Insight - With a whiff of Wall Street, Indonesia's Jokowi tries a new tack | Reuters

 Insight - With a whiff of Wall Street, Indonesias Jokowi tries a new tack
| Reuters

JAKARTA Indonesian President Joko Widodo has been a let-down for investors who thought he would slash red tape and push aside reactionaries to revive the economy. Now, after nearly a year in office, he is starting to look like the leader they expected.

After months of policy confusion, internal bickering and pressure from powerful political forces rooted in the reflexive economic nationalism of Indonesia's past, aides say the president has had enough.

It began with a cabinet shake-up in August. Among the technocrats he brought in was a former Wall Street banker, and an ex-central bank chief with a doctorate from Paris. He followed up by appointing an anti-corruption crusader as his chief of staff.

Since then, Widodo has unveiled two packages of measures that will dismantle archaic regulations clogging up investment and trade in Southeast Asia's largest economy; this week he will launch a third.

Impatient for action as an unrelenting decline in the rupiah currency revives memories of Asia's late 1990s financial crisis, the usually mild-mannered president, known popularly as Jokowi, reportedly raised his voice at a cabinet meeting last week over bureaucratic delays.

The appointment of Tom Lembong as trade minister was perhaps the biggest surprise of Widodo's reshuffle.


A Westernised and urbane Harvard graduate who went to school in Germany and the United States, Lembong worked at Morgan Stanley (MS.N) in New York and Deutsche Bank (DBKGn.DE) before co-founding a private equity firm in Singapore called Quvat Management.

Like Widodo - a former furniture businessman and the first president to come from outside the political or military establishment - Lembong, a 44-year-old ethnic Chinese, is almost a misfit in the world of Indonesian politics.

Interviewed in his car on the way to a Muslim Eid al-Adha festival, Lembong says it is the president's readiness to break the mould that, after "a very shaky start", is now driving change.

"People don't realise how ready to break orthodoxy and conventions the president is," he said. "We became complacent with the commodities boom. We need a jolt."

Indonesia had averaged over 6 percent growth since the end of the Asian financial crisis, and touted as the next hot emerging market to join the BRIC giants: Brazil, Russia, India and China.

But as consumption and exports wane - Indonesia is the world's top exporter of power-station coal, tin and the palm oil found in products throughout supermarkets - the central bank expects growth this year to fall to just 4.9 percent.

Widodo said he wants to rely on foreign investment as a new economic growth engine. Key to that will be tackling some of the world's most woeful infrastructure, and a corrupt and intrusive bureaucracy.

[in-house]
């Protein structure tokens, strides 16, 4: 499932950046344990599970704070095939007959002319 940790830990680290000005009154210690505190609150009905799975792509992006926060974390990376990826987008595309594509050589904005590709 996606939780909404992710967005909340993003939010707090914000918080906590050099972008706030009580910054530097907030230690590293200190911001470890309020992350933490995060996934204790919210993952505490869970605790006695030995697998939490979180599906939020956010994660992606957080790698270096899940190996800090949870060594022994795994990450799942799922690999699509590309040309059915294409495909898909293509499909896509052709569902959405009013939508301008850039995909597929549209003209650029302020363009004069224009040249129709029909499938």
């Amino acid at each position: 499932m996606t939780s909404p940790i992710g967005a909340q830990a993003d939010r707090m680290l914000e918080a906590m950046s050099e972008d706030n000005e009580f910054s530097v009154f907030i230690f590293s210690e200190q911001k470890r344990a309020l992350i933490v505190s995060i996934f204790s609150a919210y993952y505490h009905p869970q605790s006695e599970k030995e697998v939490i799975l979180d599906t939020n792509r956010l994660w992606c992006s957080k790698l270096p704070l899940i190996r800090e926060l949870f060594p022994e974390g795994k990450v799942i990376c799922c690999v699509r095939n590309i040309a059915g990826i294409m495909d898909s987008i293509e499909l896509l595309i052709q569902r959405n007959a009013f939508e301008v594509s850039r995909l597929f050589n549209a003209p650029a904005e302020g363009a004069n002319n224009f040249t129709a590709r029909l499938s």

Lembong played a key role in the first tranche of measures announced last month: easing trade permit regulations and ending arcane rules few had ever questioned, such as one requiring importers to put labels in Indonesian language on all goods before shipping them.

"The history of the last 100 years is that protectionism always backfired in the end," Lembong said.


It is too early to conclude that with his new inner circle of technocrats Widodo has turned a corner.

The meddling of coalition partners and his own political party - not least, former president Megawati Sukarnoputri who remains party president - were partly to blame for the stumbling of his first cabinet. Their demands are not likely to ease.

Widodo also will have to fend off figures who have a vested interest in keeping the wheels of business and trade turning their way and will press to have their allies in positions of influence.

And he has to contend with an influential Islamic group that is waging a "constitutional jihad" against capitalism and has dealt legal blows to private participation in the energy and water sectors.

Nor is it clear Widodo is genuinely wedded to reform or has a coherent vision of his own - he has lurched from cutting fuel subsidies to steps shielding industries from foreign competition.

Lembong conceded even those closest to the President struggle to read his mind.


Yet Widodo now has a team whose members appear more in tune with each other than his first lineup - they have even set up a cabinet Whatsapp messaging group to share ideas.

"The first cabinet was the result of coalition politics, but what he has now is more reflective of his independent choices," said a government source. "He is consolidating power."

Kevin O'Rourke, a political risk consultant, said the deregulation steps marked a departure from the "interventionist, obstructionist and protectionist trade policies put in place over the past five years".

Political opponents, however, will try to portray the administration as acting against the national interest, putting pressure back on Widodo, he added.

Widodo squeaked out a victory in the July 2014 election over a former general, though he had been expected to win by a landslide. Many worried at the time his lack of support in the powerful legislature, inexperience and diffident manner would limit his capacity to bring about change.

Lembong said investors need to realise the challenges his boss faces.

"The euphoria accompanying his entry into office did create unrealistic expectations: our problems are so entrenched they are going to take a long time to resolve," he said.

(Additional reporting by Kanupriya Kapoor and Gayatri Suroyo. Editing by Bill Tarrant)

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Updated Date: Oct 06, 2015 03:45:10 IST